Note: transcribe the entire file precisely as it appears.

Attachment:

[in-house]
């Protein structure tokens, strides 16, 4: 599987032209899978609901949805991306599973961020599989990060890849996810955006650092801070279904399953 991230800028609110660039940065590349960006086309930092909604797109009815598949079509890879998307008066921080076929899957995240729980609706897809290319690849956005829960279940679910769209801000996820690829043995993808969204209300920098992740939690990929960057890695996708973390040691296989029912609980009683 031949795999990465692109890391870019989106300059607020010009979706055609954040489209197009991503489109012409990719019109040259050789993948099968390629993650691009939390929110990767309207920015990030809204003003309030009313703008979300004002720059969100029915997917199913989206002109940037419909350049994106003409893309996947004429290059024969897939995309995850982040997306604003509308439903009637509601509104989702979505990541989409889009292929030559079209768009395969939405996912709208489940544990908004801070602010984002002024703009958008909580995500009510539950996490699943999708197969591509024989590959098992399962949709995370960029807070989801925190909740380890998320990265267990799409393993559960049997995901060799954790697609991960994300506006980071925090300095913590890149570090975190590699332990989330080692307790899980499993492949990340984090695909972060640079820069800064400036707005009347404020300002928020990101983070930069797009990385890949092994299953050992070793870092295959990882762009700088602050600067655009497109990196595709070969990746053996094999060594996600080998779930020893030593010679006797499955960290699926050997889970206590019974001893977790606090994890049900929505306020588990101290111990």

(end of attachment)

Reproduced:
[in-house]
């Protein structure tokens, strides 16, 4: 599987032209899978609901949805991306599973961020599989990060890849996810955006650092801070279904399953 991230800028609110660039940065590349960006086309930092909604797109009815598949079509890879998307008066921080076929899957995240729980609706897809290319690849956005829960279940679910769209801000996820690829043995993808969204209300920098992740939690990929960057890695996708973390040691296989029912609980009683 031949795999990465692109890391870019989106300059607020010009979706055609954040489209197009991503489109012409990719019109040259050789993948099968390629993650691009939390929110990767309207920015990030809204003003309030009313703008979300004002720059969100029915997917199913989206002109940037419909350049994106003409893309996947004429290059024969897939995309995850982040997306604003509308439903009637509601509104989702979505990541989409889009292929030559079209768009395969939405996912709208489940544990908004801070602010984002002024703009958008909580995500009510539950996490699943999708197969591509024989590959098992399962949709995370960029807070989801925190909740380890998320990265267990799409393993559960049997995901060799954790697609991960994300506006980071925090300095913590890149570090975190590699332990989330080692307790899980499993492949990340984090695909972060640079820069800064400036707005009347404020300002928020990101983070930069797009990385890949092994299953050992070793870092295959990882762009700088602050600067655009497109990196595709070969990746053996094999060594996600080998779930020893030593010679006797499955960290699926050997889970206590019974001893977790606090994890049900929505306020588990101290111990």